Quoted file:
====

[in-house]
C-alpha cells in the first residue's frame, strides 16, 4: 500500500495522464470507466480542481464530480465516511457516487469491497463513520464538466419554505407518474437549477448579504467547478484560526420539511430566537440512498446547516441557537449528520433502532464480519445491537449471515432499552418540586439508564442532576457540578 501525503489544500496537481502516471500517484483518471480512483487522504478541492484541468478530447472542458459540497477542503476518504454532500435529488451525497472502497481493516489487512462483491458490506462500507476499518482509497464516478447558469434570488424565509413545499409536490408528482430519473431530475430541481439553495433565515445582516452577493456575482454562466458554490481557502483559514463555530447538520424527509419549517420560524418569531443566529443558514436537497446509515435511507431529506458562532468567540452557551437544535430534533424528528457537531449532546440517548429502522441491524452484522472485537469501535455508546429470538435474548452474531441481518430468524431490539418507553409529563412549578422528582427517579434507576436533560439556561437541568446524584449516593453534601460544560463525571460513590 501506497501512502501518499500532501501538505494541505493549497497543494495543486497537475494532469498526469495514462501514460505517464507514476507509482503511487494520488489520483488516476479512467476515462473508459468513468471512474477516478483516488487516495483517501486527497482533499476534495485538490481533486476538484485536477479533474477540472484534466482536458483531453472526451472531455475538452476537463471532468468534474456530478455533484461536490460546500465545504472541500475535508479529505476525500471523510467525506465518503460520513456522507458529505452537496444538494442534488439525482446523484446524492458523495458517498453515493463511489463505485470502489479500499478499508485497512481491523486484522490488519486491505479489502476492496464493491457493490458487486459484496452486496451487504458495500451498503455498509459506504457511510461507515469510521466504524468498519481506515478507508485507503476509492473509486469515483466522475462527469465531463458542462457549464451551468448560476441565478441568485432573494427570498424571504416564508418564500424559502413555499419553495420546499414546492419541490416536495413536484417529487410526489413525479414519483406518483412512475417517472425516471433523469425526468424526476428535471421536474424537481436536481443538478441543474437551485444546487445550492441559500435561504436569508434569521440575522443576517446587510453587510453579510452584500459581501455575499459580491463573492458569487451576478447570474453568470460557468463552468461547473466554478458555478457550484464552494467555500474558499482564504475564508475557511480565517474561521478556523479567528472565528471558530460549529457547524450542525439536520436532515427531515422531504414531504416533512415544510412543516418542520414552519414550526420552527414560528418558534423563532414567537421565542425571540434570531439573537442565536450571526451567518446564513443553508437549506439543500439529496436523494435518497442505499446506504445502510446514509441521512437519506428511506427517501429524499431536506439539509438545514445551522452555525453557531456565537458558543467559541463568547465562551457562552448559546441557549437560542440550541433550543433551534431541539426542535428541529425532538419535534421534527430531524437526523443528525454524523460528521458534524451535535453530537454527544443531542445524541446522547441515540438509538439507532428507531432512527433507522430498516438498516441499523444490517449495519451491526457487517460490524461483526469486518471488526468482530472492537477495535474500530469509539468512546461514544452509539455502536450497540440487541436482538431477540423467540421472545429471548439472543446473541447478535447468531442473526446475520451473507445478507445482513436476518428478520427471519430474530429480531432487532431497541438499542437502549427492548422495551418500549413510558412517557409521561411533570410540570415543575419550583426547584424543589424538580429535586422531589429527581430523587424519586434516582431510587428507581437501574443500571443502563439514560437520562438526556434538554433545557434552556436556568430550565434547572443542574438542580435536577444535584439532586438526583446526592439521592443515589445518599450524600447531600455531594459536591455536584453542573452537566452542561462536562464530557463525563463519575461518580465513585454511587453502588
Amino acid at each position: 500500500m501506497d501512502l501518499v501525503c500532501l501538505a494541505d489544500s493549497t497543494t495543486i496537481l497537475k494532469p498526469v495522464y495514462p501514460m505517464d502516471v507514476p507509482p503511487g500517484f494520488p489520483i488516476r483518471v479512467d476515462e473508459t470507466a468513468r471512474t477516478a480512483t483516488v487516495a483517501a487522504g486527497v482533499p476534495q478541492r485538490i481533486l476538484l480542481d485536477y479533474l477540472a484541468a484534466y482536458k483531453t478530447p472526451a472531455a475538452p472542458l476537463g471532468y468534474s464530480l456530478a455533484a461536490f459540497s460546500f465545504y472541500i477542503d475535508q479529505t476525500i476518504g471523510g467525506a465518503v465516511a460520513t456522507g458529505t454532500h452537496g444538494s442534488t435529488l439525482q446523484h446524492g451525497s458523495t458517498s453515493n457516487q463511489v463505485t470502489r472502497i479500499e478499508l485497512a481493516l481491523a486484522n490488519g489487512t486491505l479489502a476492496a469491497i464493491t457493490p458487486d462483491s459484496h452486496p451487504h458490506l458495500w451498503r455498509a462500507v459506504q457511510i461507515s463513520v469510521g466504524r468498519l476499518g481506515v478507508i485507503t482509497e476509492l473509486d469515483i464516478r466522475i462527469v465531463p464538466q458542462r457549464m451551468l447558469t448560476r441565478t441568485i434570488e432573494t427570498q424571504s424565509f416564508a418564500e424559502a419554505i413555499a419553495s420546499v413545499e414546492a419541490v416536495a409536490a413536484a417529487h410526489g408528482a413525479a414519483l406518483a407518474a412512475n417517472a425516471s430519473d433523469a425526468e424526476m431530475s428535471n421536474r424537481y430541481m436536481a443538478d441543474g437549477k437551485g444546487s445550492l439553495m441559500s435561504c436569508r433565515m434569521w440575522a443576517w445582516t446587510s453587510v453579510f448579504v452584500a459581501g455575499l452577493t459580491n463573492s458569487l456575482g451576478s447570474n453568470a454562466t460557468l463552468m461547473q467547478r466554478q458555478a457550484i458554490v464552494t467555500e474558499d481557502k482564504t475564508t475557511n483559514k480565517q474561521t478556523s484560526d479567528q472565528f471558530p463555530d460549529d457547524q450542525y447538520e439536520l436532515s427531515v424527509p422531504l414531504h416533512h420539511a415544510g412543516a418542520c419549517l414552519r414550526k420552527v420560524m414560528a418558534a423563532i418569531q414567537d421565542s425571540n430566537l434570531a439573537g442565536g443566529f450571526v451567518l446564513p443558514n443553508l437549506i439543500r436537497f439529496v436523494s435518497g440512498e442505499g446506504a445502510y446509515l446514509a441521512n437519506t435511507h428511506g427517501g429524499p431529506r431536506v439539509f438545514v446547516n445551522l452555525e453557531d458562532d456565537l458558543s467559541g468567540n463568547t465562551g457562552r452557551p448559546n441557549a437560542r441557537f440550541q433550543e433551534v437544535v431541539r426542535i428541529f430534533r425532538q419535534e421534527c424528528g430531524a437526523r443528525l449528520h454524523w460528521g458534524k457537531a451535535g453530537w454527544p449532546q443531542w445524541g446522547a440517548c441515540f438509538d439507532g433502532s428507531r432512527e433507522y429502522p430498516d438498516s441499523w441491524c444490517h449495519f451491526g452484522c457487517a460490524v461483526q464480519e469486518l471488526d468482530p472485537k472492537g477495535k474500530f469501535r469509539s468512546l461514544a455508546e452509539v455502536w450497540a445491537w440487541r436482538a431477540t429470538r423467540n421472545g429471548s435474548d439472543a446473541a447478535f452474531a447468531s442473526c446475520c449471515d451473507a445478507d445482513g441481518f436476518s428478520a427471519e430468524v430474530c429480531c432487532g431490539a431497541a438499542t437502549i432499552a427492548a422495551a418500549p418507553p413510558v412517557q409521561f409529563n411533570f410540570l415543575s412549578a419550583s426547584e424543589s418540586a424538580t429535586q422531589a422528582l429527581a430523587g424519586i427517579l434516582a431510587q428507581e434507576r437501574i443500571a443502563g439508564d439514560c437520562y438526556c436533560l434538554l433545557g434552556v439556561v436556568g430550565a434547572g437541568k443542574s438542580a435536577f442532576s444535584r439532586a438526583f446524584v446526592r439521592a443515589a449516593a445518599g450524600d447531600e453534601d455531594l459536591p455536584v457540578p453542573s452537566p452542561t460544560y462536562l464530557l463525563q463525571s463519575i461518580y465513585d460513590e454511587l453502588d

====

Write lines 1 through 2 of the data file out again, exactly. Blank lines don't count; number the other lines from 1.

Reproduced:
[in-house]
C-alpha cells in the first residue's frame, strides 16, 4: 500500500495522464470507466480542481464530480465516511457516487469491497463513520464538466419554505407518474437549477448579504467547478484560526420539511430566537440512498446547516441557537449528520433502532464480519445491537449471515432499552418540586439508564442532576457540578 501525503489544500496537481502516471500517484483518471480512483487522504478541492484541468478530447472542458459540497477542503476518504454532500435529488451525497472502497481493516489487512462483491458490506462500507476499518482509497464516478447558469434570488424565509413545499409536490408528482430519473431530475430541481439553495433565515445582516452577493456575482454562466458554490481557502483559514463555530447538520424527509419549517420560524418569531443566529443558514436537497446509515435511507431529506458562532468567540452557551437544535430534533424528528457537531449532546440517548429502522441491524452484522472485537469501535455508546429470538435474548452474531441481518430468524431490539418507553409529563412549578422528582427517579434507576436533560439556561437541568446524584449516593453534601460544560463525571460513590 501506497501512502501518499500532501501538505494541505493549497497543494495543486497537475494532469498526469495514462501514460505517464507514476507509482503511487494520488489520483488516476479512467476515462473508459468513468471512474477516478483516488487516495483517501486527497482533499476534495485538490481533486476538484485536477479533474477540472484534466482536458483531453472526451472531455475538452476537463471532468468534474456530478455533484461536490460546500465545504472541500475535508479529505476525500471523510467525506465518503460520513456522507458529505452537496444538494442534488439525482446523484446524492458523495458517498453515493463511489463505485470502489479500499478499508485497512481491523486484522490488519486491505479489502476492496464493491457493490458487486459484496452486496451487504458495500451498503455498509459506504457511510461507515469510521466504524468498519481506515478507508485507503476509492473509486469515483466522475462527469465531463458542462457549464451551468448560476441565478441568485432573494427570498424571504416564508418564500424559502413555499419553495420546499414546492419541490416536495413536484417529487410526489413525479414519483406518483412512475417517472425516471433523469425526468424526476428535471421536474424537481436536481443538478441543474437551485444546487445550492441559500435561504436569508434569521440575522443576517446587510453587510453579510452584500459581501455575499459580491463573492458569487451576478447570474453568470460557468463552468461547473466554478458555478457550484464552494467555500474558499482564504475564508475557511480565517474561521478556523479567528472565528471558530460549529457547524450542525439536520436532515427531515422531504414531504416533512415544510412543516418542520414552519414550526420552527414560528418558534423563532414567537421565542425571540434570531439573537442565536450571526451567518446564513443553508437549506439543500439529496436523494435518497442505499446506504445502510446514509441521512437519506428511506427517501429524499431536506439539509438545514445551522452555525453557531456565537458558543467559541463568547465562551457562552448559546441557549437560542440550541433550543433551534431541539426542535428541529425532538419535534421534527430531524437526523443528525454524523460528521458534524451535535453530537454527544443531542445524541446522547441515540438509538439507532428507531432512527433507522430498516438498516441499523444490517449495519451491526457487517460490524461483526469486518471488526468482530472492537477495535474500530469509539468512546461514544452509539455502536450497540440487541436482538431477540423467540421472545429471548439472543446473541447478535447468531442473526446475520451473507445478507445482513436476518428478520427471519430474530429480531432487532431497541438499542437502549427492548422495551418500549413510558412517557409521561411533570410540570415543575419550583426547584424543589424538580429535586422531589429527581430523587424519586434516582431510587428507581437501574443500571443502563439514560437520562438526556434538554433545557434552556436556568430550565434547572443542574438542580435536577444535584439532586438526583446526592439521592443515589445518599450524600447531600455531594459536591455536584453542573452537566452542561462536562464530557463525563463519575461518580465513585454511587453502588